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FAQs for Non-Compete Agreements in Asia Pacific

an employee signing a non-compete agreement

Expanding into the Asia-Pacific (APAC) region brings opportunities as well as unique challenges, with non-compete agreements making news headlines. For example, the courts in Singapore recently ruled that non-compete clauses are only enforceable if they protect “legitimate business interests.”

This development has sparked a broader conversation about the role and legitimacy of non-competes throughout APAC. These clauses, often included in employment contracts, aim to prevent ex-employees from competing with former employers.

However, the enforceability of these clauses varies widely across APAC jurisdictions. This influences how international companies approach hiring and termination practices in these markets.

In this blog post, Marcos Salgado, GoGlobal Senior Manager in APAC, answers frequently asked questions (FAQs) on non-competes.

What does a non-compete agreement typically involve in APAC?

Marcos: Non-compete clauses in APAC employment contracts generally prevent ex-employees from engaging in competitive activities against their former employers.  

These clauses may restrict employees from working in certain geographical areas or in specific trades or businesses for a set period post-employment. However, enforceability varies widely across APAC jurisdictions.

How does the enforceability of non-compete clauses vary across APAC?

Marcos: Each jurisdiction maintains its own rules for non-competes, so international companies should consult with local experts when drafting employment contracts. Here’s a sample of how non-compete regulations vary in three jurisdictions:

  • Malaysia: Non-compete clauses are typically void and unenforceable due to Section 28 of the Malaysian Contracts Act 1950, which nullifies agreements restraining lawful profession, trade or business.
  • Singapore: Non-compete clauses are ‘prima facie void’ but can be enforced if they protect legitimate proprietary interests. This includes confidential information or trade secrets. The agreement must also be reasonable in scope, duration and geography.
  • Hong Kong: Similar to Singapore, non-compete clauses are ‘prima facie void’ in Hong Kong but enforceable if they protect legitimate proprietary interests. They cannot be wider than reasonably necessary in terms of duration, scope and geography.

Are tech jobs in APAC also subject to non-compete agreements?

Marcos: Non-compete agreements often apply to tech jobs. However, their enforceability follows the same jurisdictional rules.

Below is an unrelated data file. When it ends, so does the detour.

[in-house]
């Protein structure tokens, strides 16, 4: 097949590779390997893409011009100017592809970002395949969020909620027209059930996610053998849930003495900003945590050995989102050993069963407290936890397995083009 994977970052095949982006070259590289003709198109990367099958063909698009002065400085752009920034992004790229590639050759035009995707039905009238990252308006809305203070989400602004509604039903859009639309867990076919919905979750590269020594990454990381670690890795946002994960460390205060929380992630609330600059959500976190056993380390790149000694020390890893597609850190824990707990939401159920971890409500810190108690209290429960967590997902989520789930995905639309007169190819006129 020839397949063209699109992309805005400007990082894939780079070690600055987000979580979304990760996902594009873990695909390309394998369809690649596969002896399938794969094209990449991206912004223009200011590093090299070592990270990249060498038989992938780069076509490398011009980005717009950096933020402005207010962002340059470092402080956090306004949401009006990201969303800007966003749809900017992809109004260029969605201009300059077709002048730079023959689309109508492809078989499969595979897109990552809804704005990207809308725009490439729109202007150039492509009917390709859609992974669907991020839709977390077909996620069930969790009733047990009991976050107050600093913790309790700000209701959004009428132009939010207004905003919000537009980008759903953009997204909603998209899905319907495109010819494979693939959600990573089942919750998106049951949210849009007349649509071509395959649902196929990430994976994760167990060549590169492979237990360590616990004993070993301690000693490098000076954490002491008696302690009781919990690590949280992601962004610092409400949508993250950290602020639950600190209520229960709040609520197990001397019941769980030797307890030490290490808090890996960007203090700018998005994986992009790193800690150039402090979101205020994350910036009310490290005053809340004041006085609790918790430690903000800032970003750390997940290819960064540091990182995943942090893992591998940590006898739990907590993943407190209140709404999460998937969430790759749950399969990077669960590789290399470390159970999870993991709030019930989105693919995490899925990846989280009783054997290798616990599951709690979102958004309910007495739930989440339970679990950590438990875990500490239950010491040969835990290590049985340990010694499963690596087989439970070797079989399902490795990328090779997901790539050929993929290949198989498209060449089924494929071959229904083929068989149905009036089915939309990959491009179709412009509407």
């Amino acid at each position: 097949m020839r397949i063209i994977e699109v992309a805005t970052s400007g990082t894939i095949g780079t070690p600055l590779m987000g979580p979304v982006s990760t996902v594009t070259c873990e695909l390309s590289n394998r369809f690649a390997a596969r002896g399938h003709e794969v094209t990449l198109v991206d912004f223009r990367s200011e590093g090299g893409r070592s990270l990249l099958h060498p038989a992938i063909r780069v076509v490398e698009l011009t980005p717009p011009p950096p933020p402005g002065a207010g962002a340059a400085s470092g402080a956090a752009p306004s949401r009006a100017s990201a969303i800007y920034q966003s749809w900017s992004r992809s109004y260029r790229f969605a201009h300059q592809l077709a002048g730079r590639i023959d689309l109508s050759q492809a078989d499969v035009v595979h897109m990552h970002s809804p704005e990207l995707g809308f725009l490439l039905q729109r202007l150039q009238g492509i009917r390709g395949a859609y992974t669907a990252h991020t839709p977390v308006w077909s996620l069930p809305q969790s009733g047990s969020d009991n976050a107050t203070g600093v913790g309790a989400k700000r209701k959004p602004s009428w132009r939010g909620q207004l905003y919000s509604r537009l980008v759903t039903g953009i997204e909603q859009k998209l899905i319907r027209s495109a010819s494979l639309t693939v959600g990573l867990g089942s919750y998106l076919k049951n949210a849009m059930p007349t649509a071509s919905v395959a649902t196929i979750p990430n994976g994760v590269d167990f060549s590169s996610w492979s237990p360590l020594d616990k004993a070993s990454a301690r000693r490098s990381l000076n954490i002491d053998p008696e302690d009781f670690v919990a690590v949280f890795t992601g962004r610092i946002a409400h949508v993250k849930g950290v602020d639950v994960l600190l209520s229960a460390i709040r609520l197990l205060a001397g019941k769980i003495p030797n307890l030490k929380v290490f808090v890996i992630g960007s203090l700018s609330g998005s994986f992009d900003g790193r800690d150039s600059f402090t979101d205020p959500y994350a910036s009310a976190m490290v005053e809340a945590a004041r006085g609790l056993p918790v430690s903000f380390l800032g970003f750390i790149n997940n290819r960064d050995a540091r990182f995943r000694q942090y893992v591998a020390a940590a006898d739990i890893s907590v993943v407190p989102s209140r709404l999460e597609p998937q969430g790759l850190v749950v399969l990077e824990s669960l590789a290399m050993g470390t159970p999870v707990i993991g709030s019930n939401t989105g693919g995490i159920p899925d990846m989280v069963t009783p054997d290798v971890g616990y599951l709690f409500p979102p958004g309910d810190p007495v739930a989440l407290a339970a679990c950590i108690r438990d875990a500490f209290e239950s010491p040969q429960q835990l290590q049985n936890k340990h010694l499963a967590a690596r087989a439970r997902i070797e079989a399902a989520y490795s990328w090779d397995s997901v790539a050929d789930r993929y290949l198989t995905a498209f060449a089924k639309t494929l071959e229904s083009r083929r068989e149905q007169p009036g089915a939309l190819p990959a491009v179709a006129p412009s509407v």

What steps should an employer take to enforce a non-compete agreement?

If an employer wishes to enforce a non-compete agreement, they can first negotiate with the former employee. The goal is to come to a mutually agreeable solution. If negotiation fails, consider mediation where a neutral third party facilitates communication and negotiation between the two parties. If this is unsuccessful, the employer may choose to file a lawsuit to enforce the non-compete agreement.

If the employer demonstrates the former employee has violated the agreement, the court may grant an injunction to prevent further violations. Additionally, the employer may seek damages if they can demonstrate harm as a result of the violation.

However, the specific steps and success of enforcement may depend on the jurisdiction and the terms of the agreement. Consulting with legal counsel is recommended.

Having said that, the most important measure for enforcement is the non-compete compensation. One factor to consider when offering compensation is reasonableness. The compensation should be proportional to the duration and geographical scope of the non-compete.

If the compensation is too low, a court may deem the non-compete unenforceable. Conversely, if it’s too high, the employee may feel burdened or resentful.

Next, consider what’s typical or standard in your industry. Are most non-competes accompanied by a generous compensation package, or are they more of a bare-bones affair?

Take the employee’s salary and position within the company into consideration. Higher-paid employees or those in more senior positions may expect or deserve more compensation for agreeing to a non-compete.

Negotiations are often a key part of the compensation process. Don’t be afraid to involve legal counsel to ensure that the compensation is reasonable and enforceable. After all, the goal is to create a win-win situation that benefits both parties.